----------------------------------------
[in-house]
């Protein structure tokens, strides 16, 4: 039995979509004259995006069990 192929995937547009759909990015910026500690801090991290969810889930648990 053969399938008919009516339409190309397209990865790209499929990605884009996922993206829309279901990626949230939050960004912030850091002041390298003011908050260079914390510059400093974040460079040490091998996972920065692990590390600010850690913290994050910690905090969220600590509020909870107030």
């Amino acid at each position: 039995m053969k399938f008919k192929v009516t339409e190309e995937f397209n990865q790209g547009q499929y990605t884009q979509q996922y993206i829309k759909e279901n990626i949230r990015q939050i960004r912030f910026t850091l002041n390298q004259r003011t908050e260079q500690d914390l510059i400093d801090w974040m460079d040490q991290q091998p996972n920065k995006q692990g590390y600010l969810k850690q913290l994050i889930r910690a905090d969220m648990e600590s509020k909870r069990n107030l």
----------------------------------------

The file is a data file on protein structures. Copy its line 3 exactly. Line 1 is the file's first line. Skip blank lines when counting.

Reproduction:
């Amino acid at each position: 039995m053969k399938f008919k192929v009516t339409e190309e995937f397209n990865q790209g547009q499929y990605t884009q979509q996922y993206i829309k759909e279901n990626i949230r990015q939050i960004r912030f910026t850091l002041n390298q004259r003011t908050e260079q500690d914390l510059i400093d801090w974040m460079d040490q991290q091998p996972n920065k995006q692990g590390y600010l969810k850690q913290l994050i889930r910690a905090d969220m648990e600590s509020k909870r069990n107030l």